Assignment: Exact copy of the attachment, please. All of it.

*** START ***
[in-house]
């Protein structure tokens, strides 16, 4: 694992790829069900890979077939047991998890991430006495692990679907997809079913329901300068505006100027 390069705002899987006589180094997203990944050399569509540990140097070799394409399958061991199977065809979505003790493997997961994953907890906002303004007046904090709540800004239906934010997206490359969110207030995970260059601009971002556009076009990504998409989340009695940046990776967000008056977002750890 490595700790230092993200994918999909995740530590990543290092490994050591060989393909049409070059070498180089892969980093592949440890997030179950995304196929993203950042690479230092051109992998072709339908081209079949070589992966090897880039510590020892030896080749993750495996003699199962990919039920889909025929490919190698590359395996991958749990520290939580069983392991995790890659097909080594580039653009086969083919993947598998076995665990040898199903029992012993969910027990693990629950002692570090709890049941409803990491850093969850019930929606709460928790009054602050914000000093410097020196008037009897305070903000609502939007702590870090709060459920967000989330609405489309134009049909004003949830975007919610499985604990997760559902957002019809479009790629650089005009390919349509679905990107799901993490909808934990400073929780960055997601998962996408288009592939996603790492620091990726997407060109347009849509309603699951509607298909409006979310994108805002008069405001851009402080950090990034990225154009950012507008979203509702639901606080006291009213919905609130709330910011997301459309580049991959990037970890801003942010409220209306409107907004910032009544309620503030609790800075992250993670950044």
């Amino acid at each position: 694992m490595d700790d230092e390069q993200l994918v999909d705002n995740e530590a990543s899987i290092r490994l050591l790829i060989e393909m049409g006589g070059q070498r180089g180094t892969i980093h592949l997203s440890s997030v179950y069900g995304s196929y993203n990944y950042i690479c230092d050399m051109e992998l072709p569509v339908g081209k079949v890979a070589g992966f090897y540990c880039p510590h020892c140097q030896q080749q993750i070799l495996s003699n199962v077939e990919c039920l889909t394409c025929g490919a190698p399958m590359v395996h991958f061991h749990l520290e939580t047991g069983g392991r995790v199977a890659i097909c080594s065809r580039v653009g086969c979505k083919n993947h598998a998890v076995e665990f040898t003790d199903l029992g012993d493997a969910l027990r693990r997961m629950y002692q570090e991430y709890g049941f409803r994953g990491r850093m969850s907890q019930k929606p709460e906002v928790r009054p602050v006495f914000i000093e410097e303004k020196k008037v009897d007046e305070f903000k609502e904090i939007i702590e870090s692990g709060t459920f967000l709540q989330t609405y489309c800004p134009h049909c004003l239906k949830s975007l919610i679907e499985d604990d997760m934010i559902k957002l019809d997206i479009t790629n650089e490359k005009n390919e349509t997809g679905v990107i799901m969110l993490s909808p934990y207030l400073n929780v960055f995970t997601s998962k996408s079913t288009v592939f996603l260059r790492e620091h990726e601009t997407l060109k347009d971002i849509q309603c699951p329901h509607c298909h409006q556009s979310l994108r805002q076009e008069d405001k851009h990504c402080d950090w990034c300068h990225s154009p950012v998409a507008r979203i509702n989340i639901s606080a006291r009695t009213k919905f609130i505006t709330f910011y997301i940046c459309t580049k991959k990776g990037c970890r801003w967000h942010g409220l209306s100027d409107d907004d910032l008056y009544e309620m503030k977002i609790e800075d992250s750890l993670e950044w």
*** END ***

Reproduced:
[in-house]
């Protein structure tokens, strides 16, 4: 694992790829069900890979077939047991998890991430006495692990679907997809079913329901300068505006100027 390069705002899987006589180094997203990944050399569509540990140097070799394409399958061991199977065809979505003790493997997961994953907890906002303004007046904090709540800004239906934010997206490359969110207030995970260059601009971002556009076009990504998409989340009695940046990776967000008056977002750890 490595700790230092993200994918999909995740530590990543290092490994050591060989393909049409070059070498180089892969980093592949440890997030179950995304196929993203950042690479230092051109992998072709339908081209079949070589992966090897880039510590020892030896080749993750495996003699199962990919039920889909025929490919190698590359395996991958749990520290939580069983392991995790890659097909080594580039653009086969083919993947598998076995665990040898199903029992012993969910027990693990629950002692570090709890049941409803990491850093969850019930929606709460928790009054602050914000000093410097020196008037009897305070903000609502939007702590870090709060459920967000989330609405489309134009049909004003949830975007919610499985604990997760559902957002019809479009790629650089005009390919349509679905990107799901993490909808934990400073929780960055997601998962996408288009592939996603790492620091990726997407060109347009849509309603699951509607298909409006979310994108805002008069405001851009402080950090990034990225154009950012507008979203509702639901606080006291009213919905609130709330910011997301459309580049991959990037970890801003942010409220209306409107907004910032009544309620503030609790800075992250993670950044």
């Amino acid at each position: 694992m490595d700790d230092e390069q993200l994918v999909d705002n995740e530590a990543s899987i290092r490994l050591l790829i060989e393909m049409g006589g070059q070498r180089g180094t892969i980093h592949l997203s440890s997030v179950y069900g995304s196929y993203n990944y950042i690479c230092d050399m051109e992998l072709p569509v339908g081209k079949v890979a070589g992966f090897y540990c880039p510590h020892c140097q030896q080749q993750i070799l495996s003699n199962v077939e990919c039920l889909t394409c025929g490919a190698p399958m590359v395996h991958f061991h749990l520290e939580t047991g069983g392991r995790v199977a890659i097909c080594s065809r580039v653009g086969c979505k083919n993947h598998a998890v076995e665990f040898t003790d199903l029992g012993d493997a969910l027990r693990r997961m629950y002692q570090e991430y709890g049941f409803r994953g990491r850093m969850s907890q019930k929606p709460e906002v928790r009054p602050v006495f914000i000093e410097e303004k020196k008037v009897d007046e305070f903000k609502e904090i939007i702590e870090s692990g709060t459920f967000l709540q989330t609405y489309c800004p134009h049909c004003l239906k949830s975007l919610i679907e499985d604990d997760m934010i559902k957002l019809d997206i479009t790629n650089e490359k005009n390919e349509t997809g679905v990107i799901m969110l993490s909808p934990y207030l400073n929780v960055f995970t997601s998962k996408s079913t288009v592939f996603l260059r790492e620091h990726e601009t997407l060109k347009d971002i849509q309603c699951p329901h509607c298909h409006q556009s979310l994108r805002q076009e008069d405001k851009h990504c402080d950090w990034c300068h990225s154009p950012v998409a507008r979203i509702n989340i639901s606080a006291r009695t009213k919905f609130i505006t709330f910011y997301i940046c459309t580049k991959k990776g990037c970890r801003w967000h942010g409220l209306s100027d409107d907004d910032l008056y009544e309620m503030k977002i609790e800075d992250s750890l993670e950044w």